Friday, April 6, 2012

The True Meaning of Wind & Cold

Yesterday morning our outreach videographer (Derek Hallquist, Green River Pictures) and I (Kerri) snowmobiled out on the sea ice with our bear guard Justin.  We followed whaling trails in search of the lead (open water).  After a bit of ride and some confusion, Justin realized that the trail stopped where there had been open water the previous day.  Overnight a huge amount of ice had run into the shorefast ice.  We could see a huge mass of ice floating by in the distance, so Derek set up his camera for a time lapse.  Justin told us that we needed to keep a careful eye on the ice in front of us because it could change instantly if the floating ice mass in the distance ran into this ice.  This was a dangerous situation, particularly as the wind was picking up, so we needed to hurry to shoot the video and head back to safer ice.  Despite all of our down clothing, Derek and I managed to get extremely cold during our trip due to the wind chill out on the exposed sea ice.  Many folks have asked if I am cold (since I get cold frequently in the lower 48!).  However, except for during snow chamber experiments when my hands have gotten cold, I have been pretty warm up here...until yesterday.  It was pretty brutal trying to take photos and video in the cold.  I managed to take a few photos (with gloves on) before my hands were in pain.  You don't go through a chilled stage with the cold here - you go straight to pain!  Derek described it as feeling like his hands were in boiling water.  Unfortunately, he did end up with some frostbite on his cheek, but I expect that the video will be great!  Our snowmobile ride back back to NARL was quite something - riding ~50 mph into ~30 mph winds on the ice.  We were cold!!!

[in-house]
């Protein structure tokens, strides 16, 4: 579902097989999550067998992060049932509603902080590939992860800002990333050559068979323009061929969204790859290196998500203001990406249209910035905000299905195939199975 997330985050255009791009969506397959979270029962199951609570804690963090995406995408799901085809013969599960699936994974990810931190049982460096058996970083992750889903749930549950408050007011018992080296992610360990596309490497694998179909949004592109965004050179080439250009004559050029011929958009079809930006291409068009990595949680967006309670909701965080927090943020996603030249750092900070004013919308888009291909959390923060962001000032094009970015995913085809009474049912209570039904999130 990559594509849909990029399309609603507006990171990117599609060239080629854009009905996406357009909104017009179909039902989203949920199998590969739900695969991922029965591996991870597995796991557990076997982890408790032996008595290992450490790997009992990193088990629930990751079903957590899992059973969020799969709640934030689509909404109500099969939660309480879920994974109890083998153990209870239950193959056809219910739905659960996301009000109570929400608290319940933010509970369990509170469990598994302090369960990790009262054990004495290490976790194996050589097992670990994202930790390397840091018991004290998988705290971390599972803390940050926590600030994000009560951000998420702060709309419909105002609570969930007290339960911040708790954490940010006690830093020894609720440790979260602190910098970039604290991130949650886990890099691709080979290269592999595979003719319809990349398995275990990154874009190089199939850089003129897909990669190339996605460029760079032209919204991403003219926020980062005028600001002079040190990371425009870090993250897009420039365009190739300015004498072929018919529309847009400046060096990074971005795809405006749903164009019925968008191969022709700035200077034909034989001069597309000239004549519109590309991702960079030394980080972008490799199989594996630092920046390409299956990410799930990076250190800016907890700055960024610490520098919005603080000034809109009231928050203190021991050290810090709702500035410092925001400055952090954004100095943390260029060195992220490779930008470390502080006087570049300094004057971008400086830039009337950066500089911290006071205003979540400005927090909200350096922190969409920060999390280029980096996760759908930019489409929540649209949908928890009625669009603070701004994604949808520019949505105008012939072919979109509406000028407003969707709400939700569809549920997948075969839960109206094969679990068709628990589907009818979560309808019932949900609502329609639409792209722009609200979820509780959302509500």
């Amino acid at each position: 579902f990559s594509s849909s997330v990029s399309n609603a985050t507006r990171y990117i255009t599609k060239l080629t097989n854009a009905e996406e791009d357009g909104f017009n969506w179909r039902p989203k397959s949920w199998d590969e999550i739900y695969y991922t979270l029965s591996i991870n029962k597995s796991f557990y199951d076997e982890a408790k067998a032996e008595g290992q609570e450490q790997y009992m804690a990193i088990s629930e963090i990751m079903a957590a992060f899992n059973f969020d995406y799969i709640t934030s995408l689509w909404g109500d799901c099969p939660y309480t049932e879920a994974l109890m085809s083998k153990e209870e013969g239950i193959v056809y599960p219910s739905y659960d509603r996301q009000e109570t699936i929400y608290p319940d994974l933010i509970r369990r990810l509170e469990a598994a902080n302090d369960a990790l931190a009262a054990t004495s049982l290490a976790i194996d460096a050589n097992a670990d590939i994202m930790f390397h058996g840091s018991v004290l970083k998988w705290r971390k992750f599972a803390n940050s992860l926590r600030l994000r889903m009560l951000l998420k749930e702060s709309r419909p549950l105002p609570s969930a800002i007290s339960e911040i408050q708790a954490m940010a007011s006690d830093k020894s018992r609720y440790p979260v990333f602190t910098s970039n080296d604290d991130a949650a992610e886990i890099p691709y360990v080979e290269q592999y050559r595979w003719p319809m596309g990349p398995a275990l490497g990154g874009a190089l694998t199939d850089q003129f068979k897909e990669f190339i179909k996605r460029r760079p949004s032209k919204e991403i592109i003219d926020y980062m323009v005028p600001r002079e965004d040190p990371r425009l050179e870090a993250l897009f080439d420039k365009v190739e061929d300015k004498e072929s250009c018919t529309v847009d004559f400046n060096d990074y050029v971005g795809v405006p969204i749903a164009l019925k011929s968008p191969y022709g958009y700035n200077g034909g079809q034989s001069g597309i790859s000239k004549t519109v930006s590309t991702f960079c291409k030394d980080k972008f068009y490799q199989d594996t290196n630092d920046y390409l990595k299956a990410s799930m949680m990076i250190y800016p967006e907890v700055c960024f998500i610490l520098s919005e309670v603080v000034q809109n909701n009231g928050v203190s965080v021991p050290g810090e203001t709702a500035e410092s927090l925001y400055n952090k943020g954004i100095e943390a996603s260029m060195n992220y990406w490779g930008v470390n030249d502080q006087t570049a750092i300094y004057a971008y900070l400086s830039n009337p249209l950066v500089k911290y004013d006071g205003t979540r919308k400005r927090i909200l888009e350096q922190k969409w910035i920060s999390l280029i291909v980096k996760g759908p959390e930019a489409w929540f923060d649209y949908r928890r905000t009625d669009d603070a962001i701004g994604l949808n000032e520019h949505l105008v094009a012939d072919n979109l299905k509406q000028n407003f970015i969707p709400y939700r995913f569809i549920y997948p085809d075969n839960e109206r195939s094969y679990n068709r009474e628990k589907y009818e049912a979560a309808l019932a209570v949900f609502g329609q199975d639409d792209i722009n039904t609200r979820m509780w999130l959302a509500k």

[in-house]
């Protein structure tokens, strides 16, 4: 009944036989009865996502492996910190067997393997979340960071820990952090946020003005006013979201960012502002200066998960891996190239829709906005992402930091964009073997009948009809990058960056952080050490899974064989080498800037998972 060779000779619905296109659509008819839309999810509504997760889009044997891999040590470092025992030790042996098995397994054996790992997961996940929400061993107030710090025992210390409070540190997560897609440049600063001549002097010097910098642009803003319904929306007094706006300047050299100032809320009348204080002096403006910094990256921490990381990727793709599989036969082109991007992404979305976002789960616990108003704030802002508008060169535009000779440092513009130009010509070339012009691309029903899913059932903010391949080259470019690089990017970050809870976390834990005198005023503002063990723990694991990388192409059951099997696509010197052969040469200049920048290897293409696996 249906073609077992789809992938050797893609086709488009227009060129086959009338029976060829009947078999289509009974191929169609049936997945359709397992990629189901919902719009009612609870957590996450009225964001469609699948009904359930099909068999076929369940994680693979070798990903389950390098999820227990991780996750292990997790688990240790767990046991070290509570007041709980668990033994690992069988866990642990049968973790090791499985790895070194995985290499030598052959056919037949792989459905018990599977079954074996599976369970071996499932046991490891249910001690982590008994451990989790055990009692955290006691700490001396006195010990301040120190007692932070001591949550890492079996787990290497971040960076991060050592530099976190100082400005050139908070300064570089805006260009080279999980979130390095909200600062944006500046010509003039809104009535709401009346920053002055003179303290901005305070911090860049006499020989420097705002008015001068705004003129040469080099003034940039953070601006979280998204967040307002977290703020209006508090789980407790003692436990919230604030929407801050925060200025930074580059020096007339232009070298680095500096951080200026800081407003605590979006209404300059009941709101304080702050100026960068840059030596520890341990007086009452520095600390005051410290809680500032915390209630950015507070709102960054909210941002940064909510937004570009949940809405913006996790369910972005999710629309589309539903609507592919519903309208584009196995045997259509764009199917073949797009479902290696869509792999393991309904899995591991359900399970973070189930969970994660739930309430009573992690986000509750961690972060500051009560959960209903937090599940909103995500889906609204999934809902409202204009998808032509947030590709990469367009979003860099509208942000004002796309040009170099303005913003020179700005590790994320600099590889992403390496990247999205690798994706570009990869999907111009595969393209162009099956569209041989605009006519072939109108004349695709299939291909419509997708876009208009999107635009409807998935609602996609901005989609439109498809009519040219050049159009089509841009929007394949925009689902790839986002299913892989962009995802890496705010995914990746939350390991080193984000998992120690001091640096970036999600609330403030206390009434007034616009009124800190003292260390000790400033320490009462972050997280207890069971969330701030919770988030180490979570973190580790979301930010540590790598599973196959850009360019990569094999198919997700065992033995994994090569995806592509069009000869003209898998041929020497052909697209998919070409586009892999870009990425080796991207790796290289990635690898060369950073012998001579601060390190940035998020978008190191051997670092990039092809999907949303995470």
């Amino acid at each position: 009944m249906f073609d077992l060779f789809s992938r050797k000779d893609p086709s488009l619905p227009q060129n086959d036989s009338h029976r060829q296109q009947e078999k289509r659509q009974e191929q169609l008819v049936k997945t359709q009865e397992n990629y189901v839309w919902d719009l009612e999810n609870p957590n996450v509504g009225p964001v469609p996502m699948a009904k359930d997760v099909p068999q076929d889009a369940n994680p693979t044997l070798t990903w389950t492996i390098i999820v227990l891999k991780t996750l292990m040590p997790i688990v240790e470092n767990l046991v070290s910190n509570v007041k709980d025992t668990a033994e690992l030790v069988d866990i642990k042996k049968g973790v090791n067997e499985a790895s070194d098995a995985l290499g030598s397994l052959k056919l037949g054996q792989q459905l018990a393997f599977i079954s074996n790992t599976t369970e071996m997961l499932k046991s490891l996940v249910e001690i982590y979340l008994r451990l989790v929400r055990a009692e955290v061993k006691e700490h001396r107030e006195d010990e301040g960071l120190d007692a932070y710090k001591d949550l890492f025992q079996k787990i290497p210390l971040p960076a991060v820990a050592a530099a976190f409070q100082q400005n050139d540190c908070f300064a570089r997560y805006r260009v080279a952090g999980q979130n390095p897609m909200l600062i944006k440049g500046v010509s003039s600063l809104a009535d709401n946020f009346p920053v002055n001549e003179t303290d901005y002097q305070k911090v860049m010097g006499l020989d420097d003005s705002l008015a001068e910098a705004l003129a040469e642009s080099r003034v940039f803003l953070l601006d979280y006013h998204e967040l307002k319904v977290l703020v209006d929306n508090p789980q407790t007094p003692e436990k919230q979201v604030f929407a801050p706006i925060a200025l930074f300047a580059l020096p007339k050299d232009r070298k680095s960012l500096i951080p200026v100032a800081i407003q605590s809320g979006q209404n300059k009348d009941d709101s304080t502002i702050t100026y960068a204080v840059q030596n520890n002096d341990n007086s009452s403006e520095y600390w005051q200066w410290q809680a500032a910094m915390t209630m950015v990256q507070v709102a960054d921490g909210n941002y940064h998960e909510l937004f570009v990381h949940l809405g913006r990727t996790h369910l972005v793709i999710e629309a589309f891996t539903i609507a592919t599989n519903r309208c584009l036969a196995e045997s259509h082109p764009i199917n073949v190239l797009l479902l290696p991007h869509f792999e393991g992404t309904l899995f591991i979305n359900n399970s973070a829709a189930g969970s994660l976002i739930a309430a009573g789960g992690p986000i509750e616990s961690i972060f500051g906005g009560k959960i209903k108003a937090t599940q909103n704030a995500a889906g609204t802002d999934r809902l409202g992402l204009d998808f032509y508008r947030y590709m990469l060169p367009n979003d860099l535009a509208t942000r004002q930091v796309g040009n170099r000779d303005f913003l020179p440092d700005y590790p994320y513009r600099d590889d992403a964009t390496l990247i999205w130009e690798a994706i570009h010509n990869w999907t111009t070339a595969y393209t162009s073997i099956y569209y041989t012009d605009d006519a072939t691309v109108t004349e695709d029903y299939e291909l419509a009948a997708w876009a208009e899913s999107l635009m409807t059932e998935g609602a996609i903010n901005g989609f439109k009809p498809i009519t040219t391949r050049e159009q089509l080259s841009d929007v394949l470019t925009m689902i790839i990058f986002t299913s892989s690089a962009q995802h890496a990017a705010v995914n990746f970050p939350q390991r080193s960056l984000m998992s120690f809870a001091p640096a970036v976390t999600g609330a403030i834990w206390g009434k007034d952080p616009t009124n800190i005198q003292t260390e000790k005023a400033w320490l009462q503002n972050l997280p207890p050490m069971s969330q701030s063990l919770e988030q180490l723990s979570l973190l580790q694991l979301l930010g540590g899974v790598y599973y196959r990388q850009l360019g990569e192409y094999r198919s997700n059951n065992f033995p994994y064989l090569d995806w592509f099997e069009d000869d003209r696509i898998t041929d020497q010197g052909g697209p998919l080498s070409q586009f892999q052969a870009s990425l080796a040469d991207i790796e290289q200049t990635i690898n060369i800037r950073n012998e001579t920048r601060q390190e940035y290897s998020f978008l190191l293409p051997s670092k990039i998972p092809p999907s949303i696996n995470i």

Derek's camera set up for a time lapse video of ice floating in the distance.
Derek interviewing our bear guard Justin.  Notice the flying camera strap on the left - it was ridiculously windy!  My job as the "camera assistant" was to try to keep the fuzzy mic out of the wind!
Our awesome UMIAQ bear guard for the day - Justin
Derek checking out the snowmobile trail through the pressure ridge.  The whaling crews starting breaking trail in February, and whaling will start very soon.

No comments:

Post a Comment